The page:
The response has been extremely positive on a larger scale than initially anticipated. Like with anything else in the horror/weird community, or any community for that matter, the response depends on the type of person that you are. There will always be those eye-rollers who don’t want to concern themselves with what they disparagingly call the “social-justice” aspects of artist inclusion, but we pay no mind to the naysayers. The way we see it, if someone doesn’t want to read innovative fiction, no one is forcing them to read it. Anyone who tends to see inclusion as a nuisance probably won’t want to read our magazine, and that’s not really our concern. We are producing this project for those who will enjoy it, who seek a positive coming-together of uniquely incomparable minds.
Another issue has been our difficulty in procuring artistic/fine art content, due to our current financial constraints. Artists deserve to be fairly compensated, so we are holding off on certain aspects of the magazine until we can hold up that belief. Writers and artists deserve to be paid for their work, and there really is no valid excuse to not do so, though we acknowledge that this is a virgin effort and our team isn’t swimming in gold, by any means. That is why, for our inaugural issue, we seek people who believe in the overall mission of the magazine and are willing to be involved with the hope of their participation being an investment for the future.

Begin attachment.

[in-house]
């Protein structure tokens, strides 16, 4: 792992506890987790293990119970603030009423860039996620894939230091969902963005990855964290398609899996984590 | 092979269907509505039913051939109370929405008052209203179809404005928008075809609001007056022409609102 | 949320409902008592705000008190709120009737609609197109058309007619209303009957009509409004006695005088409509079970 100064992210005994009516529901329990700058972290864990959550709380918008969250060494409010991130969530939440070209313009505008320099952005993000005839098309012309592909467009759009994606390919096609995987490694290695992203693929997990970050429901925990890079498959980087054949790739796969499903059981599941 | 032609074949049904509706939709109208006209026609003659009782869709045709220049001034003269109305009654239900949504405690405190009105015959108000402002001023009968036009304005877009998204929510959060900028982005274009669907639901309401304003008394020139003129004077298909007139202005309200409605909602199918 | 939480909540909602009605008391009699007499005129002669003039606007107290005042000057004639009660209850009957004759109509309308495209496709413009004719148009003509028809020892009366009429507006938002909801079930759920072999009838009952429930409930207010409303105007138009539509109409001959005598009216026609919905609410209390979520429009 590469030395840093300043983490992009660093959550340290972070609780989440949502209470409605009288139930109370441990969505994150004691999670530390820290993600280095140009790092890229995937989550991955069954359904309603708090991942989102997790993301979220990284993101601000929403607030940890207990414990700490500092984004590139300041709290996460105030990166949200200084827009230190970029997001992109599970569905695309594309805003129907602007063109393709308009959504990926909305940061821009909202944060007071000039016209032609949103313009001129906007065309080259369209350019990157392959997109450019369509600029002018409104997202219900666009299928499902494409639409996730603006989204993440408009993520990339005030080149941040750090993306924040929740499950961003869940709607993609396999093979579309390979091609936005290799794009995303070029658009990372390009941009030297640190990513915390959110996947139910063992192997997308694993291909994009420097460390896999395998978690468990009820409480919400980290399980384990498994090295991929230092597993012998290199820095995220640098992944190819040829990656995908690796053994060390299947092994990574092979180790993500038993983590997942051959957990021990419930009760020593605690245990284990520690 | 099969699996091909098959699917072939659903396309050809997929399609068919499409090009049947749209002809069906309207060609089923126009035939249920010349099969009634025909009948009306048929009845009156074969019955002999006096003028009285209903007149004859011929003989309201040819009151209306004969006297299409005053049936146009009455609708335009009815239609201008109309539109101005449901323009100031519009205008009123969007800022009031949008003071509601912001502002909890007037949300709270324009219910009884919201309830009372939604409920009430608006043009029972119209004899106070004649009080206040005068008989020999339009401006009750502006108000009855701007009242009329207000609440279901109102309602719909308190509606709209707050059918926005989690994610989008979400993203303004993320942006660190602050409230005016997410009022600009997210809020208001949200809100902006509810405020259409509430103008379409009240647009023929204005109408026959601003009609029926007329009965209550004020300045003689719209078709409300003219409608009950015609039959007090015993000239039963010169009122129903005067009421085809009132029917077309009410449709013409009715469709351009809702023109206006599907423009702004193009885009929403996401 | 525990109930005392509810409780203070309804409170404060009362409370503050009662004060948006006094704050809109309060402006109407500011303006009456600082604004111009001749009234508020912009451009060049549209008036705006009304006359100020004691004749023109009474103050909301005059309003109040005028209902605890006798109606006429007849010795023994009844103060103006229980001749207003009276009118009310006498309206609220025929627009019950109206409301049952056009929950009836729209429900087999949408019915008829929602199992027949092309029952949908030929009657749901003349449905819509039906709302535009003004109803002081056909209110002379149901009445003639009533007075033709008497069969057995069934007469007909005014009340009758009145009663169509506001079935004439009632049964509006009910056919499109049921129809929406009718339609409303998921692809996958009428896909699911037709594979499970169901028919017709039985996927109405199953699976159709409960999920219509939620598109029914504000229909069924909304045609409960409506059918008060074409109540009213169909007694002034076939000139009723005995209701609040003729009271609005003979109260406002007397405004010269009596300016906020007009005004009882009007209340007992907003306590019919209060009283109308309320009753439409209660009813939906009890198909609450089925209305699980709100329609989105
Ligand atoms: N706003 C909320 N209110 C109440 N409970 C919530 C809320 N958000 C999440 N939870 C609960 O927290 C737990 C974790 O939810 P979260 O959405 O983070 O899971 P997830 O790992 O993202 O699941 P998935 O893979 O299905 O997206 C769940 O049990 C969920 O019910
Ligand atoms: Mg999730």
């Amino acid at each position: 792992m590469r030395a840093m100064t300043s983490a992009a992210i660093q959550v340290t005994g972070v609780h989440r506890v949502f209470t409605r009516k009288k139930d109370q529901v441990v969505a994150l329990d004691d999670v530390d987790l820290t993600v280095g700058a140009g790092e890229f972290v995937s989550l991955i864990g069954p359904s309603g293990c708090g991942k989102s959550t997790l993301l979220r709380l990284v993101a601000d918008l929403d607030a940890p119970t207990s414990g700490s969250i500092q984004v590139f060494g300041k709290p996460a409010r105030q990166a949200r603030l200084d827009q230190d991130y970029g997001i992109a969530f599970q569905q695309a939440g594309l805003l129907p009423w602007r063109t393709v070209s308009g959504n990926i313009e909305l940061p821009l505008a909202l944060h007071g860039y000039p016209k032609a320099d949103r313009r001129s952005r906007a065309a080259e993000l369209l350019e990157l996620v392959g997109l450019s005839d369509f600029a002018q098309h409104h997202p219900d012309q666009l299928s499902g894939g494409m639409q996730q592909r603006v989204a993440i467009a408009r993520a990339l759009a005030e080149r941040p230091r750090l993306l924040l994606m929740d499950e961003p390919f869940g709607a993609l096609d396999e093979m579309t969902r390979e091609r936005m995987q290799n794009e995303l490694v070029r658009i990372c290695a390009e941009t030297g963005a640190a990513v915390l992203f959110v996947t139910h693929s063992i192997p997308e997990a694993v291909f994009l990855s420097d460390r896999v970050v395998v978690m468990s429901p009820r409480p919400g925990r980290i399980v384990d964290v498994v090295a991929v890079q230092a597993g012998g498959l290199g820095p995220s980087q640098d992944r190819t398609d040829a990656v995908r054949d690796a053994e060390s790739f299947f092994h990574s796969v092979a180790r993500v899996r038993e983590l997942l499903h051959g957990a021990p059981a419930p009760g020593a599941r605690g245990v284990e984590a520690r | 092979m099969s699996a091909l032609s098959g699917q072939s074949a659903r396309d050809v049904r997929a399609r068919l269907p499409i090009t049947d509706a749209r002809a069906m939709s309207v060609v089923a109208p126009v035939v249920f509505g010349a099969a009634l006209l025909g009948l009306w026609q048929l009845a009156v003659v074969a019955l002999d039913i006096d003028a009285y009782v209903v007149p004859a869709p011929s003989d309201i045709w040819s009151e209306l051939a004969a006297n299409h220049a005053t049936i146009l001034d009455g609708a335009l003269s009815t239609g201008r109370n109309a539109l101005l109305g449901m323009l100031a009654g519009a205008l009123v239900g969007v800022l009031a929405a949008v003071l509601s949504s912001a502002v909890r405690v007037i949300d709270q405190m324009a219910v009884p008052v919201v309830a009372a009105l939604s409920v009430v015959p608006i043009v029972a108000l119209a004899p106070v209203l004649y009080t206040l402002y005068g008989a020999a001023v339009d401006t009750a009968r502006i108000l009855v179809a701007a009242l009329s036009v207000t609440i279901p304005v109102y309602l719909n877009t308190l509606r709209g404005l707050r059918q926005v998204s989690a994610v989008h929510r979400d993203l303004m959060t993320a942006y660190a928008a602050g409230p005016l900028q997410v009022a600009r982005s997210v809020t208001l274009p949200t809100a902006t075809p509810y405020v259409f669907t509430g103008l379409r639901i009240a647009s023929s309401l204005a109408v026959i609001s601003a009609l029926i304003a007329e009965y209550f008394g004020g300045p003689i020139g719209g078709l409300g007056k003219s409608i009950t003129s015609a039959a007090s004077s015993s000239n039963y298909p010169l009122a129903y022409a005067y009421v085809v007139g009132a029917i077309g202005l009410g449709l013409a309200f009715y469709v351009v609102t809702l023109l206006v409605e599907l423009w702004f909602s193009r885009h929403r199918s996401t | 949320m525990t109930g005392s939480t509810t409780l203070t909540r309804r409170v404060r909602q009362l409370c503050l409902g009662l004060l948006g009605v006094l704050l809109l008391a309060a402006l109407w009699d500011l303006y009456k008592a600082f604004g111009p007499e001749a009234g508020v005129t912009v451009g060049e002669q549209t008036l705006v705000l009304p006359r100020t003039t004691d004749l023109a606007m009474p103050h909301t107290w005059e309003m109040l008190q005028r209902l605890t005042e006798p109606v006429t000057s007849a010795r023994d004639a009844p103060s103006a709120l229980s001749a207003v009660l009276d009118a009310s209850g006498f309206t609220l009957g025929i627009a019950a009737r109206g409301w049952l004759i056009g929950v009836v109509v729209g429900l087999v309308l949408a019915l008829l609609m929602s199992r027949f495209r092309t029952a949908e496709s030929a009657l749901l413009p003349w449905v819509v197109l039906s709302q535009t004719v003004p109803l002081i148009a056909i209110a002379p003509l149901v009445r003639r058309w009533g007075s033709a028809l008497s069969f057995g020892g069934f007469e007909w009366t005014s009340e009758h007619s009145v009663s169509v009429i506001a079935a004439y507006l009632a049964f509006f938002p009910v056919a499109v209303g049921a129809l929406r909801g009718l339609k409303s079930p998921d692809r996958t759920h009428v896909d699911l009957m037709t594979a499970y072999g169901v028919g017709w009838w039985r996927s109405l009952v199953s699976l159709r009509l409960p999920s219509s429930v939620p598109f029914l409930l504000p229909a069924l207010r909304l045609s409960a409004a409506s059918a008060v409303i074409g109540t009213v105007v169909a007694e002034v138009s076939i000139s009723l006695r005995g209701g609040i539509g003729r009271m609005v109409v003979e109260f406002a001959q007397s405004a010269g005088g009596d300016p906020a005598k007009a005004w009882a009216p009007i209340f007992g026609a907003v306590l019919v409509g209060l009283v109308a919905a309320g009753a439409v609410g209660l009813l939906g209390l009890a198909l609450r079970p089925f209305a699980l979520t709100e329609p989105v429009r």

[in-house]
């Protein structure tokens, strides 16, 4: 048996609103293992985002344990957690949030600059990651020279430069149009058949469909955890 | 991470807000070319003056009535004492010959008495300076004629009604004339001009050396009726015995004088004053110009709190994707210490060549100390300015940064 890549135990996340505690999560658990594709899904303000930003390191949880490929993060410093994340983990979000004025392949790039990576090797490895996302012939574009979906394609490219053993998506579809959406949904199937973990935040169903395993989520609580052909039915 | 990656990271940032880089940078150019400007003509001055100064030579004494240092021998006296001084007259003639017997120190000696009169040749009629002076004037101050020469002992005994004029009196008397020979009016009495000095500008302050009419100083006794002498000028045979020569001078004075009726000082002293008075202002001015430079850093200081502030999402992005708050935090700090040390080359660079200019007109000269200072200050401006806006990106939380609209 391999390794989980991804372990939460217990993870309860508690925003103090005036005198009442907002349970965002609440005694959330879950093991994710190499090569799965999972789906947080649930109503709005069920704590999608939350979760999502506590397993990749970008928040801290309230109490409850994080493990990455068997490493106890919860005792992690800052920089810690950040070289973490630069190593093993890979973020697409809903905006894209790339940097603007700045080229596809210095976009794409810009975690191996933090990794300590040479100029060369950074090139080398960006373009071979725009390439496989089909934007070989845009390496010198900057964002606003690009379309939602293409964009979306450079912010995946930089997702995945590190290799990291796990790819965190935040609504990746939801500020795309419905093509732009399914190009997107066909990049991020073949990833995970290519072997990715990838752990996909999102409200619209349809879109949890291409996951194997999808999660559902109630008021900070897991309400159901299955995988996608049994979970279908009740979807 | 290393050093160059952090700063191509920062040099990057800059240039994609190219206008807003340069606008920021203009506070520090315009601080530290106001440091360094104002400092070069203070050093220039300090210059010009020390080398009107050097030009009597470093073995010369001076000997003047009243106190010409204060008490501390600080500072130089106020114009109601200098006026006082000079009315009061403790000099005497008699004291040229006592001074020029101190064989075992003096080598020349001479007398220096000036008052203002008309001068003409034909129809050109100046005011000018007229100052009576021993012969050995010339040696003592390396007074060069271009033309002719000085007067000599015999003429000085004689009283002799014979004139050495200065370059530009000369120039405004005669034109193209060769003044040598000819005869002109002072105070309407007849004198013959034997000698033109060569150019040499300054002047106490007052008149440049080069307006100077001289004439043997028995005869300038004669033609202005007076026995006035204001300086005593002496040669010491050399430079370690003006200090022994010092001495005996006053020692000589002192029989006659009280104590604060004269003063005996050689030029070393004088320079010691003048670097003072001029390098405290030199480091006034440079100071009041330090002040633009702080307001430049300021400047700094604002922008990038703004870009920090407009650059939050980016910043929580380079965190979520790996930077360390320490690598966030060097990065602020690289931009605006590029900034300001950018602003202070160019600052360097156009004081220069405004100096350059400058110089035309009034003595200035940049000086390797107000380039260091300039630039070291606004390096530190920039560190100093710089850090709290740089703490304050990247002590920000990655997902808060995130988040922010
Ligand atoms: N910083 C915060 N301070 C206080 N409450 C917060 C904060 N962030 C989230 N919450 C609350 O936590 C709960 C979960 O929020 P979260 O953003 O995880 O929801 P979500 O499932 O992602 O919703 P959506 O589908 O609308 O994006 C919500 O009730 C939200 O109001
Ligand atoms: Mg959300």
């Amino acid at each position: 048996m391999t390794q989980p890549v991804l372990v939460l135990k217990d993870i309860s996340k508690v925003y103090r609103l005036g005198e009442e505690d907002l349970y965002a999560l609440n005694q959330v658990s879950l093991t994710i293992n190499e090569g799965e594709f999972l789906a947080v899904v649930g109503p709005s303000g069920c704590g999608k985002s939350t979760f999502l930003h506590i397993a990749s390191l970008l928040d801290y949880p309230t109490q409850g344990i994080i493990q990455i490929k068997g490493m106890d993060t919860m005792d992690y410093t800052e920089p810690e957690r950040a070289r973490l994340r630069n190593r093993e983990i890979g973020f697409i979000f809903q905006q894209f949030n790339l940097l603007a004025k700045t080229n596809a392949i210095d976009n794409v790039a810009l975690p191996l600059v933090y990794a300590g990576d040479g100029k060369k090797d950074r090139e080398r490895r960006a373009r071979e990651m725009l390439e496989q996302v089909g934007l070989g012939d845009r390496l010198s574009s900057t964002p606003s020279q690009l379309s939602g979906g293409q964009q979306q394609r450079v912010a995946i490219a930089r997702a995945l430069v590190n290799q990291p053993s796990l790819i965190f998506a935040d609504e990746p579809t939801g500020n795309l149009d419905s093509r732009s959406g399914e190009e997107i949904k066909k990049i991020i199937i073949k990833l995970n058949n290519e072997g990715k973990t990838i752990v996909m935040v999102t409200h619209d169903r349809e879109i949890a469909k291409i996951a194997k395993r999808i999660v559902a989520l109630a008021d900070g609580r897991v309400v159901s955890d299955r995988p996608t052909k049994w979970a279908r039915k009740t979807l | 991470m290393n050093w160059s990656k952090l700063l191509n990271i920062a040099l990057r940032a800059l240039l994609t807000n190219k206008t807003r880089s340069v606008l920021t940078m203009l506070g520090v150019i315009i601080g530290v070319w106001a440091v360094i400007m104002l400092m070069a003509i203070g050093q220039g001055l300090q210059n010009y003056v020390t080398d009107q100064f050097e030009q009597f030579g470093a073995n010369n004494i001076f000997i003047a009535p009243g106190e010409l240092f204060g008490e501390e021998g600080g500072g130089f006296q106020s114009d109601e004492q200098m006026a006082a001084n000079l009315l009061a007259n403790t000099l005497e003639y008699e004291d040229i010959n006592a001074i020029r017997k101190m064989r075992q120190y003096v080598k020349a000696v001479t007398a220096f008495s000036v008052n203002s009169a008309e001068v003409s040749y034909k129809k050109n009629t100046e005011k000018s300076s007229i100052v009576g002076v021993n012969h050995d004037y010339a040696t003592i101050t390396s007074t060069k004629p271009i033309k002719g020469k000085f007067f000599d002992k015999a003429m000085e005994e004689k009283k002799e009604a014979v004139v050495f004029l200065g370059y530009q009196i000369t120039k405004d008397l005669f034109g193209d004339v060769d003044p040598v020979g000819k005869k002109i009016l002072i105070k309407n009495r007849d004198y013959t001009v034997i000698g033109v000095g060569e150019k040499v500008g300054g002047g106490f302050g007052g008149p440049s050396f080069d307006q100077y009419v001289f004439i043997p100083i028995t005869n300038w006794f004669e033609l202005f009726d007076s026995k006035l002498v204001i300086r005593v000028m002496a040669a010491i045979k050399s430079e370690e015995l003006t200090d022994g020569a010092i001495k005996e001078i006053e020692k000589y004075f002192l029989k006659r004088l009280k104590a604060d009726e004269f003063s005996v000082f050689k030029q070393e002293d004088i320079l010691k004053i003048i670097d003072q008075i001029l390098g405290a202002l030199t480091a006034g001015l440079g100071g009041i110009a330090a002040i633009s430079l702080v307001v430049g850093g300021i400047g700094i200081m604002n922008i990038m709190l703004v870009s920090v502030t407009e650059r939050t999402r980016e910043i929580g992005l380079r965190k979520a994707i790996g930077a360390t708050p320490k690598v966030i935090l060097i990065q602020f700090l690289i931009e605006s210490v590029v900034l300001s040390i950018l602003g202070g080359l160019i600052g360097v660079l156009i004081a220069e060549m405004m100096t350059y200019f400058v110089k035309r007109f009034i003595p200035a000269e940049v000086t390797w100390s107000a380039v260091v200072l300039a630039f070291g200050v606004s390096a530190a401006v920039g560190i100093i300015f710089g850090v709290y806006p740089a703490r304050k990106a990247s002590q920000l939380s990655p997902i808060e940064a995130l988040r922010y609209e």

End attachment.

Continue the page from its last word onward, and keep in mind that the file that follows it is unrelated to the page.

It seems that the weird fiction community is a bit insular, has this hampered your efforts to get marginalized voices heard?
Absolutely. It’s incredibly insular and this creates a degree of hostility that generally keeps diverse authors and narratives out of circulation. This is what we are trying to change. It’s going to take more than one art zine, but one has to start somewhere. A lot of people adhere to the “can’t stand the heat, get out of the kitchen” mentality, but personally, I’ve always preferred the “can’t stand the heat, build your own damn kitchen” viewpoint. There has been a lot of talk about what can be done to make the community more inclusive, and the answer is not that difficult. Create creative platforms. Invite people in. The difficulty comes in actually making the effort and following through, which few do. It takes a lot of work, but it’s more than worth it. We are on the periphery of a new age, birthing a vanguard of artistic inclusion, and people from all walks of life need to know that the doors are open for them to take part. There will always be those stalwart pissants who want none of it, but even sentinels wither.